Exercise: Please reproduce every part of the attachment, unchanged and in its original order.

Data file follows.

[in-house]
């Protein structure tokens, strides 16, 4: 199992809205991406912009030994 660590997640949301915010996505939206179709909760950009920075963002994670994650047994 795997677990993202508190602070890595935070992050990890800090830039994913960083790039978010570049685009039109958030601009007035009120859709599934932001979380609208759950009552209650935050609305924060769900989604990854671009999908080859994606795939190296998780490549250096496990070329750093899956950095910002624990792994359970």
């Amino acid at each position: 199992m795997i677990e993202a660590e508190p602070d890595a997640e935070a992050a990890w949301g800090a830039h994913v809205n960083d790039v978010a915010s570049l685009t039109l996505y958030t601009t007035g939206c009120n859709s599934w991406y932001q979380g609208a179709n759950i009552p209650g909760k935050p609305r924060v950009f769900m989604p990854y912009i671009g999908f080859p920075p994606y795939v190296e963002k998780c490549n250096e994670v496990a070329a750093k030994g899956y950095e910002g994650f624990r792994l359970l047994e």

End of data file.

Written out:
[in-house]
């Protein structure tokens, strides 16, 4: 199992809205991406912009030994 660590997640949301915010996505939206179709909760950009920075963002994670994650047994 795997677990993202508190602070890595935070992050990890800090830039994913960083790039978010570049685009039109958030601009007035009120859709599934932001979380609208759950009552209650935050609305924060769900989604990854671009999908080859994606795939190296998780490549250096496990070329750093899956950095910002624990792994359970």
């Amino acid at each position: 199992m795997i677990e993202a660590e508190p602070d890595a997640e935070a992050a990890w949301g800090a830039h994913v809205n960083d790039v978010a915010s570049l685009t039109l996505y958030t601009t007035g939206c009120n859709s599934w991406y932001q979380g609208a179709n759950i009552p209650g909760k935050p609305r924060v950009f769900m989604p990854y912009i671009g999908f080859p920075p994606y795939v190296e963002k998780c490549n250096e994670v496990a070329a750093k030994g899956y950095e910002g994650f624990r792994l359970l047994e």